Using technology platforms to improve the use of chronic disease prevention services to reduce child obesity

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What is the problem?

One in four Australian children is overweight or obese, indicating considerable future burden on health services. As overweight and obesity in childhood and adolescence track into adulthood, and overweight and obesity contribute significantly to Australia’s burden of disease, preventing childhood obesity is both a national and state priority. Australian governments have invested in population-based prevention services and targeted weight management interventions for children and families, however, these services are not being fully utilised.

The primary impediment to enrolling children and families who are likely to benefit from these programs is providers’ lack of direct access to parents. Text messaging and app-based interventions may provide a highly scalable, effective and efficient intervention to increase participation.

About the research translation project

School-based messaging apps are used in most NSW schools and offer a means of communicating directly with families to provide health information and facilitate the use of evidence-based prevention services. Prior to this project, the research team had successfully piloted the use of the m health platform, an online school communication tool, to inform parents about available evidence-based services and to prompt behaviour change.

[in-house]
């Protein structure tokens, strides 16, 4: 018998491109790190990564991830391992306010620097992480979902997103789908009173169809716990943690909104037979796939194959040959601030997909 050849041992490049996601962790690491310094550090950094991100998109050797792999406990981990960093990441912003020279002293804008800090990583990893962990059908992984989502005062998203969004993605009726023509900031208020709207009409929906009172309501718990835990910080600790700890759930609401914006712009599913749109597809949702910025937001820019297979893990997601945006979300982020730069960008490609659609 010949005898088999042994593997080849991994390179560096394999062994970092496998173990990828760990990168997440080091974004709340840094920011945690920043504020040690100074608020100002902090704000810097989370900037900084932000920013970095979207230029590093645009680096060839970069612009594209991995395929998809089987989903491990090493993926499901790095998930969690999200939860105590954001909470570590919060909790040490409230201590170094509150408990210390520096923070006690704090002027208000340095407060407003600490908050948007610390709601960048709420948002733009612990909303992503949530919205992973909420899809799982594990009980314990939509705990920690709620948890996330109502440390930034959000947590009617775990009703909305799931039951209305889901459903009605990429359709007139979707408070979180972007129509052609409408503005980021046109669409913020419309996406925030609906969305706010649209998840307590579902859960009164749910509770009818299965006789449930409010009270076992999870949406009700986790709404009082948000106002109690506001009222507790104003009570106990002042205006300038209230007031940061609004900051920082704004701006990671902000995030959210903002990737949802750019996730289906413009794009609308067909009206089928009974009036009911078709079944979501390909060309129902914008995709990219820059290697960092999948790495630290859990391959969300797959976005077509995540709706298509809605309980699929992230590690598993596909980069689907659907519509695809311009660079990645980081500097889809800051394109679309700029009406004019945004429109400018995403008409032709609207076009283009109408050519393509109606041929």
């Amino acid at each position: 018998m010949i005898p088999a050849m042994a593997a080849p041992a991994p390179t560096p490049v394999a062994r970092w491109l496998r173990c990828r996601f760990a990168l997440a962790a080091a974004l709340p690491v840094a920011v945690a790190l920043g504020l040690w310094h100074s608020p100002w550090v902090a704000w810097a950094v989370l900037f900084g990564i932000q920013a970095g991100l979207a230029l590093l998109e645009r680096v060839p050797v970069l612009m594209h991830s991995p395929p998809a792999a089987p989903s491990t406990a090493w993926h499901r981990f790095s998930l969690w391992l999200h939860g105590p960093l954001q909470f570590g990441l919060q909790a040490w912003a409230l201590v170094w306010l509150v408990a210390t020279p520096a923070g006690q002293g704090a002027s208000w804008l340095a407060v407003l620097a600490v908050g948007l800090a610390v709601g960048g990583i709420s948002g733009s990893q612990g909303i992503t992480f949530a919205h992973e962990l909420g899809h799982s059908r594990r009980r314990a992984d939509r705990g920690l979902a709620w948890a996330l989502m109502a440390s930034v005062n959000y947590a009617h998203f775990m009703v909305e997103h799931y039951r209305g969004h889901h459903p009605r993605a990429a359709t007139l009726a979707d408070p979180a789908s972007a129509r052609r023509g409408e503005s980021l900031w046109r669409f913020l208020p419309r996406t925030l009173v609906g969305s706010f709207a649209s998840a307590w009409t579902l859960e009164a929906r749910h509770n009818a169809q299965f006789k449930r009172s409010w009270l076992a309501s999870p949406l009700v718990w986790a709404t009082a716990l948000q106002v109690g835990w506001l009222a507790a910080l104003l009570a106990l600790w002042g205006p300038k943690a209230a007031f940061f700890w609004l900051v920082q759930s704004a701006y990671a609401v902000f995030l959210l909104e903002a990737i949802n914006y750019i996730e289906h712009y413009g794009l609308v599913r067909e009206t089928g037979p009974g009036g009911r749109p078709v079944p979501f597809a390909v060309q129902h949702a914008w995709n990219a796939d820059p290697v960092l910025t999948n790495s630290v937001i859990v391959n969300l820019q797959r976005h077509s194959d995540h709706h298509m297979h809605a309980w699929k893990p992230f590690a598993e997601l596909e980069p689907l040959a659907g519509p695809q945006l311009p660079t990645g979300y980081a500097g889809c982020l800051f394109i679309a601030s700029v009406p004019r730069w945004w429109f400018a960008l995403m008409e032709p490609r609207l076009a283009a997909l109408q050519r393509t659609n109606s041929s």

This project has been using the m-health platform to deliver health information and promote NSW Government programs targeting obesity prevention and weight management services across three local health districts (Hunter New England, Central Coast and Mid North Coast). The programs being promoted in this project are Go4Fun (family treatment), Active Kids Vouchers ($100 rebate for participation in organised sport) and Get Healthy (telephone counselling).

Parents in the Hunter New England region began receiving messages in 2019, and parents in the remaining regions received their first messages in early 2020.

What will be the impact?

The project is expected to increase the use of evidence-based government services by providing health information and promoting enrolment in evidence-based lifestyle programs directly to parents. 

Increasing enrolment in these programs is expected to achieve improvements in participants’ diets and an increase in physical activity. This is expected to translate to better physical and mental health outcomes for the children and their families, which, in turn, will help reduce obesity and chronic disease in rural and regional NSW.

Enrolments in the targeted programs, the acceptability of direct messaging and cost effectiveness are currently being assessed to inform future work. If effective, this project will provide a model for broader application across schools using an existing school-based communication app provider.

For more information, contact Luke Wolfenden – Luke.Wolfenden@health.nsw.gov.au